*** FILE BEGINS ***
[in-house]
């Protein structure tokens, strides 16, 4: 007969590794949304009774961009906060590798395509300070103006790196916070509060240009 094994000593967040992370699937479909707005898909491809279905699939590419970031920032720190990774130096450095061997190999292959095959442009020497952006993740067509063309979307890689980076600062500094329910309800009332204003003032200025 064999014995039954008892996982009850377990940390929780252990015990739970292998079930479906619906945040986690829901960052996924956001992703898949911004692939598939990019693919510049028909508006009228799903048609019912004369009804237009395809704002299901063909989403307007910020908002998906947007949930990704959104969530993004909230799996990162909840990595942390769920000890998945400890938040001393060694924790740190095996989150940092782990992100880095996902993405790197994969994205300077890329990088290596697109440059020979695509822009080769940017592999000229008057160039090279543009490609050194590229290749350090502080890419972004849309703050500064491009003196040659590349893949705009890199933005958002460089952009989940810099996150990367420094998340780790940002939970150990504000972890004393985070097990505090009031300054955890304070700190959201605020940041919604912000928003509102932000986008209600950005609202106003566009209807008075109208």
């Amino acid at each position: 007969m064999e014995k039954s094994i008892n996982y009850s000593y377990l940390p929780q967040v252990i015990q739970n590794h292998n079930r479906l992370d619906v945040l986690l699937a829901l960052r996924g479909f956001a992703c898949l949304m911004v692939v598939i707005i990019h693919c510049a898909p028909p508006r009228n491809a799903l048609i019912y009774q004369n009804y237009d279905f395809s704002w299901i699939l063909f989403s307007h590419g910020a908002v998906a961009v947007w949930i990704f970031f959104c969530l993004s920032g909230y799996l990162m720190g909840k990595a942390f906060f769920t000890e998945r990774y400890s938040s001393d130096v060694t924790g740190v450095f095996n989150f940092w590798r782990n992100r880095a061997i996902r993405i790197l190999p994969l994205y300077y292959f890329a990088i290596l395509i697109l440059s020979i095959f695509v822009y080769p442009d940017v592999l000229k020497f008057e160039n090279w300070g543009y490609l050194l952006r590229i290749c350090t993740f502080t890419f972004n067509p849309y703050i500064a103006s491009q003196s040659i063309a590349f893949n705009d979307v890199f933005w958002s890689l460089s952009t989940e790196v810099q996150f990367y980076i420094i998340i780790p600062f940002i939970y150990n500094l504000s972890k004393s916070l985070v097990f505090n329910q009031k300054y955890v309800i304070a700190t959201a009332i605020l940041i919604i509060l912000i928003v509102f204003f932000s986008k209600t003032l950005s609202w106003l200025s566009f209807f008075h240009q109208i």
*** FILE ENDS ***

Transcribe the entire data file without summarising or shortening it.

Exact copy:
[in-house]
């Protein structure tokens, strides 16, 4: 007969590794949304009774961009906060590798395509300070103006790196916070509060240009 094994000593967040992370699937479909707005898909491809279905699939590419970031920032720190990774130096450095061997190999292959095959442009020497952006993740067509063309979307890689980076600062500094329910309800009332204003003032200025 064999014995039954008892996982009850377990940390929780252990015990739970292998079930479906619906945040986690829901960052996924956001992703898949911004692939598939990019693919510049028909508006009228799903048609019912004369009804237009395809704002299901063909989403307007910020908002998906947007949930990704959104969530993004909230799996990162909840990595942390769920000890998945400890938040001393060694924790740190095996989150940092782990992100880095996902993405790197994969994205300077890329990088290596697109440059020979695509822009080769940017592999000229008057160039090279543009490609050194590229290749350090502080890419972004849309703050500064491009003196040659590349893949705009890199933005958002460089952009989940810099996150990367420094998340780790940002939970150990504000972890004393985070097990505090009031300054955890304070700190959201605020940041919604912000928003509102932000986008209600950005609202106003566009209807008075109208």
């Amino acid at each position: 007969m064999e014995k039954s094994i008892n996982y009850s000593y377990l940390p929780q967040v252990i015990q739970n590794h292998n079930r479906l992370d619906v945040l986690l699937a829901l960052r996924g479909f956001a992703c898949l949304m911004v692939v598939i707005i990019h693919c510049a898909p028909p508006r009228n491809a799903l048609i019912y009774q004369n009804y237009d279905f395809s704002w299901i699939l063909f989403s307007h590419g910020a908002v998906a961009v947007w949930i990704f970031f959104c969530l993004s920032g909230y799996l990162m720190g909840k990595a942390f906060f769920t000890e998945r990774y400890s938040s001393d130096v060694t924790g740190v450095f095996n989150f940092w590798r782990n992100r880095a061997i996902r993405i790197l190999p994969l994205y300077y292959f890329a990088i290596l395509i697109l440059s020979i095959f695509v822009y080769p442009d940017v592999l000229k020497f008057e160039n090279w300070g543009y490609l050194l952006r590229i290749c350090t993740f502080t890419f972004n067509p849309y703050i500064a103006s491009q003196s040659i063309a590349f893949n705009d979307v890199f933005w958002s890689l460089s952009t989940e790196v810099q996150f990367y980076i420094i998340i780790p600062f940002i939970y150990n500094l504000s972890k004393s916070l985070v097990f505090n329910q009031k300054y955890v309800i304070a700190t959201a009332i605020l940041i919604i509060l912000i928003v509102f204003f932000s986008k209600t003032l950005s609202w106003l200025s566009f209807f008075h240009q109208i």